The above post will help your clarify some of doubts, I believe.
Indian secularism debates ( taking some or another stance wrt religion is a
private affair) is an instance of the the process of secularization of an
empirical religion which Christianity is. Religion does not depend upon any
antecedents (for instance, the rationality of John Horgan while ditching
Buddhism). However, when it exists among human beings, it is constrained.
Secularization is a process that tries to get rid of many such constraints.
We also need to distinguish the secularization of *the* religion and that of
*a* religion as well to understand whats going on.
On Mon, Jun 1, 2009 at 7:05 PM, indigenous1985 <indigenous1985@...>wrote:
> --- In TheHeathenInHisBlindness@yahoogroups.com, vnr1995 <vnr1995@...>
> > Anyway, just adding a link to Balu's posting to not let this thread hang
> in mid-air.
> > http://groups.yahoo.com/group/TheHeathenInHisBlindness/message/1535
> Reviving this thread to better understand some of the stuff from the link.
> It says:
> "However, when these elements from a Christian world view migrate to
> non-religious cultures, then such elements cease being parts of a
> world view (because such a world view is not present in the other
> culture). Instead they now belong to certain domain theories, each of
> which is a partial description of a slice of the world."
> What exactly is a domain theory? Wiki says it is something to do with math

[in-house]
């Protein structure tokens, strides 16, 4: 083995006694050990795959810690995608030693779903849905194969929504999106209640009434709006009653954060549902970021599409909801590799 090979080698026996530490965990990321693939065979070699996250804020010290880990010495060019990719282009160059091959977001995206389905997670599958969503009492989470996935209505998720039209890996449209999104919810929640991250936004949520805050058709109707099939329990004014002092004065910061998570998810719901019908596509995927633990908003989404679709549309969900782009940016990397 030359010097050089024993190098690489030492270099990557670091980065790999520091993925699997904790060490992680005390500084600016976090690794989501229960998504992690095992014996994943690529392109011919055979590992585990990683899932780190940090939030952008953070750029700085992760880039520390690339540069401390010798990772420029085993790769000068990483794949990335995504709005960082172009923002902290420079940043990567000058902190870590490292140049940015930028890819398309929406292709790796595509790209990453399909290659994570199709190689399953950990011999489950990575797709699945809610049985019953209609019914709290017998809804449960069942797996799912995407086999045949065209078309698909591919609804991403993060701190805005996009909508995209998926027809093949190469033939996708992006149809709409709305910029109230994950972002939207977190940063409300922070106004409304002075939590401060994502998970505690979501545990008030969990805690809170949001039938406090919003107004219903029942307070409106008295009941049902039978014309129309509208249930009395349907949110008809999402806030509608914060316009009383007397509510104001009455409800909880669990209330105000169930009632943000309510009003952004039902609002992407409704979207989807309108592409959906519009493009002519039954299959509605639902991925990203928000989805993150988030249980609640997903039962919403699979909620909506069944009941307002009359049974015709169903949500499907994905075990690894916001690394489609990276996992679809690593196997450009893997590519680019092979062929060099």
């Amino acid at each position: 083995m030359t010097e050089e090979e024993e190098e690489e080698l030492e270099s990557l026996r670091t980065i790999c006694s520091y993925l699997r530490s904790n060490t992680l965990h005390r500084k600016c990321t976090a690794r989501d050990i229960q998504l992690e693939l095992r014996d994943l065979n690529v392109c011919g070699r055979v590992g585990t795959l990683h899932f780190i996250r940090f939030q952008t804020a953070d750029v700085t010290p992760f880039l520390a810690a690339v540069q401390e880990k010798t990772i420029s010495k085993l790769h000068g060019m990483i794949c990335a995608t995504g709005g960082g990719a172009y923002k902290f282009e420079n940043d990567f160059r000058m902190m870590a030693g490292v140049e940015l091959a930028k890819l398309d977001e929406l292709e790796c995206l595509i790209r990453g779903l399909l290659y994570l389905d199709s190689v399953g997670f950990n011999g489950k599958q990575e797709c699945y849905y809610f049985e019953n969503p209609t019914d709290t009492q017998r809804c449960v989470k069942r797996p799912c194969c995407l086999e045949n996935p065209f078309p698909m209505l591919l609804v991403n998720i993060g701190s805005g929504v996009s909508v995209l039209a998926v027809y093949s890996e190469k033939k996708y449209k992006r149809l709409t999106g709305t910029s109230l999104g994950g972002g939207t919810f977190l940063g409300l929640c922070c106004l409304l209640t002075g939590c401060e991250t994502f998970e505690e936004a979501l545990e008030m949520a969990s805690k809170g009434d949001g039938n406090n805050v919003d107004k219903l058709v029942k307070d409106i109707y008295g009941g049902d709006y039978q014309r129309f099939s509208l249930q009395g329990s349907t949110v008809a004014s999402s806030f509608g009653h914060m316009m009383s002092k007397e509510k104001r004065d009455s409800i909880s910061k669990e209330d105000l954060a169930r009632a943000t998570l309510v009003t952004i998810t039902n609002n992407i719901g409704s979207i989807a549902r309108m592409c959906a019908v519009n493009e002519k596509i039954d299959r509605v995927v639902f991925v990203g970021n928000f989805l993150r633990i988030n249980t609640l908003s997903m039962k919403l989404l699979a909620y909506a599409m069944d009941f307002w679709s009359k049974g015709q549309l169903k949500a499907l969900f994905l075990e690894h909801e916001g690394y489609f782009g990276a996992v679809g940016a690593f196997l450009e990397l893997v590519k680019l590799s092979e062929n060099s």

> but I don't think this is what is meant here. Does it mean things like
> sociology, psychology etc.?
> "`Secular' thinking people in the West (freethinkers, atheists, etc)
> believe that they have a world view. When pressed to say what it is,
> they come up with claims from several domain theories (like, say, the
> need for secularism and religious toleration). We can understand the
> situation now. Religion can also be described as a world view. These
> claims make some `deep' sense because they are parts of the world view
> (only because of that do they make sense). However, these `secular'
> people think that they are not religious. Therefore, they cannot
> identify their world view (religion under another description; they
> are not believers and therefore�). Thus, they come up with claims that
> appear to belong to domain theories (`all human beings are equal').
> When you draw their attention to this fact, they are both convinced
> that such claims belong to their world views and yet they cannot
> refute the fact that such claims belong to partial descriptions of
> slices of the world. Hence the unease."
> What is the problem with "partial descriptions of slices of the world." Is
> it that it is not a comprehensive world view?
> Still further:
> "In order to build a theory about world views, we first need to come to
> grips with the process of secularization of Christianity in the West. That
> is what we are working on. At the moment, we have a richer
> understanding of this process than I had when I wrote `The Heathen..'.
> We are now able identify, for instance, that religious violence is a
> necessary component of the process of secularisation;"
> What bearing would this have in the Indian context? Also, this cannot be
> used as an argument against secularism in general because religious violence
> would probably be worse without secularism.
> Yahoo! Groups Links
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